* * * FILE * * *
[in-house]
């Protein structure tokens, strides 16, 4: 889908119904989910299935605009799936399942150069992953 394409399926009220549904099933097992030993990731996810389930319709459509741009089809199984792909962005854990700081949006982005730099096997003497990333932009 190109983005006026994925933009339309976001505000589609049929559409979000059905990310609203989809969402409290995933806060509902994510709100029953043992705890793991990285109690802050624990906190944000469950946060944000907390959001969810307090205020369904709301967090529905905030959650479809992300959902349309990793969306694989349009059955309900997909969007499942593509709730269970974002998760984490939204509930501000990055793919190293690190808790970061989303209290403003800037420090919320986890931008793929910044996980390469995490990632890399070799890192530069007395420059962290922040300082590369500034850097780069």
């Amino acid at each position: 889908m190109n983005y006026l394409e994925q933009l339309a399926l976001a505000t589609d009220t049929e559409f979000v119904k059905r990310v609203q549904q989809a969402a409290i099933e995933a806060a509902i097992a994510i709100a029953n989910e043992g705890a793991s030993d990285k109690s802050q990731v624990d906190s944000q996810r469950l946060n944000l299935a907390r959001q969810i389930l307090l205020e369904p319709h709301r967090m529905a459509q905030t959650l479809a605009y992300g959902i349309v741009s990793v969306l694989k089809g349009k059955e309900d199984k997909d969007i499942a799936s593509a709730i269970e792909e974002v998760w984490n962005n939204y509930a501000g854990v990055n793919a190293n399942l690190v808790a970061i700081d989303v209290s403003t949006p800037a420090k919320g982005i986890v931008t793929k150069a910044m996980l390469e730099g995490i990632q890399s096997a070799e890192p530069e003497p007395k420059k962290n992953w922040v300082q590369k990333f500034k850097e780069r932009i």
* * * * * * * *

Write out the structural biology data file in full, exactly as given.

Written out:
[in-house]
């Protein structure tokens, strides 16, 4: 889908119904989910299935605009799936399942150069992953 394409399926009220549904099933097992030993990731996810389930319709459509741009089809199984792909962005854990700081949006982005730099096997003497990333932009 190109983005006026994925933009339309976001505000589609049929559409979000059905990310609203989809969402409290995933806060509902994510709100029953043992705890793991990285109690802050624990906190944000469950946060944000907390959001969810307090205020369904709301967090529905905030959650479809992300959902349309990793969306694989349009059955309900997909969007499942593509709730269970974002998760984490939204509930501000990055793919190293690190808790970061989303209290403003800037420090919320986890931008793929910044996980390469995490990632890399070799890192530069007395420059962290922040300082590369500034850097780069």
């Amino acid at each position: 889908m190109n983005y006026l394409e994925q933009l339309a399926l976001a505000t589609d009220t049929e559409f979000v119904k059905r990310v609203q549904q989809a969402a409290i099933e995933a806060a509902i097992a994510i709100a029953n989910e043992g705890a793991s030993d990285k109690s802050q990731v624990d906190s944000q996810r469950l946060n944000l299935a907390r959001q969810i389930l307090l205020e369904p319709h709301r967090m529905a459509q905030t959650l479809a605009y992300g959902i349309v741009s990793v969306l694989k089809g349009k059955e309900d199984k997909d969007i499942a799936s593509a709730i269970e792909e974002v998760w984490n962005n939204y509930a501000g854990v990055n793919a190293n399942l690190v808790a970061i700081d989303v209290s403003t949006p800037a420090k919320g982005i986890v931008t793929k150069a910044m996980l390469e730099g995490i990632q890399s096997a070799e890192p530069e003497p007395k420059k962290n992953w922040v300082q590369k990333f500034k850097e780069r932009i």